An Intestinal Content Cultivation Medium

I. Methods of Preparation and Use and Data Obtained in the Cultivation of Balantidium coli from the Pig

E. Clifford Nelson Department of Zoology at the University of Maine

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Summary and Conclusions

  1. 1. A simple method has been devised for using intestinal contents in the preparation of a culture medium. This report covers an investigation of the properties of an intestinal content medium prepared from the cecal contents of the pig and the results obtained in the use of the medium in the cultivation of Balantidium coli from the pig.
  2. 2. The medium is prepared as follows: one part intestinal contents is mixed with nine parts Ringer's solution. The resulting 10 per cent mixture is stirred, strained through a sieve to remove the coarse particles and then strained through a funnel lined with a pad of absorbent cotton. The liquid and the finest material only, such as bacteria, are obtained by this process.
  3. 3. In cecal content medium strains of balantidium were cultivated for as long as 113 days and then voluntarily discontinued. A strain cultivated for 113 days was subcultured seven times at intervals of from seven to 22 days. The cultures used in the series lived from nine to 34 days.
  4. 4. For some reason bacterial growth is self limited. In the ice box or even at room temperature the bacteria appear to be inactive. At 37.5° a moderate turbidity arises in tubes of the medium but bacterial growth is never sufficient to make subcultures necessary as in the case of serum medium.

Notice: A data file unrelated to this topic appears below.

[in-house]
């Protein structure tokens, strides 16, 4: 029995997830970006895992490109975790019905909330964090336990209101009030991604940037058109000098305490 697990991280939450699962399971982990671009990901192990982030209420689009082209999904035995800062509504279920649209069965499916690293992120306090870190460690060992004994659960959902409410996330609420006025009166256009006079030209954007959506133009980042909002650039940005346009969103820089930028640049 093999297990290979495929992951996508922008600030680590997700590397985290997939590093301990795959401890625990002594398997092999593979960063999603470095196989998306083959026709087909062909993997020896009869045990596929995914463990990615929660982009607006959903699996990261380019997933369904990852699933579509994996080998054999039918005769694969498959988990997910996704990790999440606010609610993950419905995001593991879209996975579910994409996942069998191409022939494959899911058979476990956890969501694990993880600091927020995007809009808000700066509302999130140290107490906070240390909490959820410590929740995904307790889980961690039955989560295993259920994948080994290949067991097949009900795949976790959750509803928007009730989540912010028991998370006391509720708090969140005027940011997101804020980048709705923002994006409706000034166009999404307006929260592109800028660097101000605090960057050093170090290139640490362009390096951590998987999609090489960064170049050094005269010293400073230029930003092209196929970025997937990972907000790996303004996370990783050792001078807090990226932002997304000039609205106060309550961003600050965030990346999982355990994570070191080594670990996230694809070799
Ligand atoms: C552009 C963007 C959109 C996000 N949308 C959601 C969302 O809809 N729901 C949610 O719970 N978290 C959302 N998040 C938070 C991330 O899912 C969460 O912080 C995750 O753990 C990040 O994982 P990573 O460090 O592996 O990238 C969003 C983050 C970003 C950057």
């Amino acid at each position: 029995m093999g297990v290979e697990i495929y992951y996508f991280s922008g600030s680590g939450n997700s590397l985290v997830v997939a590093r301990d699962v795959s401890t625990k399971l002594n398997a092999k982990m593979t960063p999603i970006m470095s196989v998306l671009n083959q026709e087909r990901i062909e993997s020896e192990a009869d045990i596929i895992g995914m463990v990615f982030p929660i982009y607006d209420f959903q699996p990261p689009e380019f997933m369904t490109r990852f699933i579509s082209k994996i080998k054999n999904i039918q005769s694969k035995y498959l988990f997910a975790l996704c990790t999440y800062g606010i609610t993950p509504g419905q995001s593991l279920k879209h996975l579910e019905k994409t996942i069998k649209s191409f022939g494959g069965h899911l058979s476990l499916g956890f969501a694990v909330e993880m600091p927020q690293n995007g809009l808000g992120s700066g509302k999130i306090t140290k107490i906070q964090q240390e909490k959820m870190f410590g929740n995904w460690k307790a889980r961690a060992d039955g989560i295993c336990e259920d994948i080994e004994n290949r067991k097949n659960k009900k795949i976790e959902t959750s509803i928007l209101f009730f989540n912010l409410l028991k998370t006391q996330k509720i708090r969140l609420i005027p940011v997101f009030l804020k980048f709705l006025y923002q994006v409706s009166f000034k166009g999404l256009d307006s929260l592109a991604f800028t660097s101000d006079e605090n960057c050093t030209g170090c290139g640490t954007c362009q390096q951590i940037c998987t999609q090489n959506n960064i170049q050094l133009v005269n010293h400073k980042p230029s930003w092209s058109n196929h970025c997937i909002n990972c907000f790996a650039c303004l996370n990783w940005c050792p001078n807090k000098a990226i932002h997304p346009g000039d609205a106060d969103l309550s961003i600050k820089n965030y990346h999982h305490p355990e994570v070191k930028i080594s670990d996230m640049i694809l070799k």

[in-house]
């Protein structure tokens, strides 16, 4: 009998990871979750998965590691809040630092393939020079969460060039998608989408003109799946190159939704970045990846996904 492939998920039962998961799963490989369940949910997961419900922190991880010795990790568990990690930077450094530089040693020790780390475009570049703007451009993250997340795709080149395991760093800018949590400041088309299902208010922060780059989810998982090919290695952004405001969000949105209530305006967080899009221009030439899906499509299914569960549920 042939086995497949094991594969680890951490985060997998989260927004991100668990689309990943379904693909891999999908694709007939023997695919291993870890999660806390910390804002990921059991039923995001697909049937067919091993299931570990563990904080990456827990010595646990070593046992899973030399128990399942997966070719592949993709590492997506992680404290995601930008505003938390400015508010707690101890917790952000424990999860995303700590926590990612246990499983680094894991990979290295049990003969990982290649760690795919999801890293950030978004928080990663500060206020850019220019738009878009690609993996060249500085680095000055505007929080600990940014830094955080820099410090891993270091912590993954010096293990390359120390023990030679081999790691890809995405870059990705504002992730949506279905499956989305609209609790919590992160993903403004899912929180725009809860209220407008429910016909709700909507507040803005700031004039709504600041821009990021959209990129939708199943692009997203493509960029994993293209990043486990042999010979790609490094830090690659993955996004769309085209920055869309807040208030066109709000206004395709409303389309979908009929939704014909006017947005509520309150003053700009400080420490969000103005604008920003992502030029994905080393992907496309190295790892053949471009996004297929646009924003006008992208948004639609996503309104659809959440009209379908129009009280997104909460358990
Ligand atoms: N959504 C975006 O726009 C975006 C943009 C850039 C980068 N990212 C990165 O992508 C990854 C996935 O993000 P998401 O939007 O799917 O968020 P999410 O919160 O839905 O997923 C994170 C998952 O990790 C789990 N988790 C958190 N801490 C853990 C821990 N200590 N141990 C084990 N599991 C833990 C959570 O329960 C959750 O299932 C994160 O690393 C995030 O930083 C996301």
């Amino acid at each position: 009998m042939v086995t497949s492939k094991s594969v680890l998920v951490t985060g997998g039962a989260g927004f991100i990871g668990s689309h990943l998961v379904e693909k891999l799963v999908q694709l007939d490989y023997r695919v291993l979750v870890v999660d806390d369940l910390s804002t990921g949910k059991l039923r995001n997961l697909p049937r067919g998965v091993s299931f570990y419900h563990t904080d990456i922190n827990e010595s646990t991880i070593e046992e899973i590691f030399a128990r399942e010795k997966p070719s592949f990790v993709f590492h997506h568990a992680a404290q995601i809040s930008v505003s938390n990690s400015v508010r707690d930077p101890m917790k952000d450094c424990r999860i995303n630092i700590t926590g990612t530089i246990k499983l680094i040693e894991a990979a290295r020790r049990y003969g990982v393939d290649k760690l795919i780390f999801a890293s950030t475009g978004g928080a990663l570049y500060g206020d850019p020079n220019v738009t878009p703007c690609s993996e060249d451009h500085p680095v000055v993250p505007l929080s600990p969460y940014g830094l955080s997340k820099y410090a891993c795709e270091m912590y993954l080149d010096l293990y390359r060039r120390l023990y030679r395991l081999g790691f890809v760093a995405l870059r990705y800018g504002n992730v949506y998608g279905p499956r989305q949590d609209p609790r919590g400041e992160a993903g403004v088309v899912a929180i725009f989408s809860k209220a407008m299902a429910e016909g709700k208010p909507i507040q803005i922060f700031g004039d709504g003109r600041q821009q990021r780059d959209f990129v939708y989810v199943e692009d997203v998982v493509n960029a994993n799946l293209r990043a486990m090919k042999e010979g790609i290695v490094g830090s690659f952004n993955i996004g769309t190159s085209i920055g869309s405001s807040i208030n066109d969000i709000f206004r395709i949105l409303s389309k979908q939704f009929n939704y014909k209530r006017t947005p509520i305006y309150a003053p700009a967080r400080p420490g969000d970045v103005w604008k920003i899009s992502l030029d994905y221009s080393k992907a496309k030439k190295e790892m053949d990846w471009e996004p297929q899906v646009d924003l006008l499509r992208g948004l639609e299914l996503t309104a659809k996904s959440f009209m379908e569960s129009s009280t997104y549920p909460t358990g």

5. 5. The cultures die when the pH reaches an acidity of about 5.0. This pH is usually reached in a few days if the initial pH of the medium is below 6.0; if the initial pH is 7.0 or above it usually takes 15 days or more for the pH to drop to 5.0. The greatest length of life of a culture has been 34 days.
  6. 6. The limited bacterial growth made it possible to use the medium in large quantities. Flask cultures using 200 cc. of medium lived for as long as 34 days and attained a population as high as 8260 balantidia.
  7. 7. In medium autoclaved or filtered to kill or remove the bacteria, balantidium would not live until a living bacterial population had been established. Apparently living bacteria are essential for the growth and multiplication of balantidium.
  8. 8. The data obtained seem to justify the conclusion that: (a) Balantidium can obtain from the cecal contents all the essentials necessary for growth and multiplication. (b) Since serum or host tissues need not be added to the cecal content medium it seems questionable that balantidium needs to attack its host. (c) Living bacteria are essential for the growth and multiplication of balantidium. The question is raised whether balantidium penetrates and lives in the tissues of the host unless preceded or accompanied by living bacteria.

Author Notes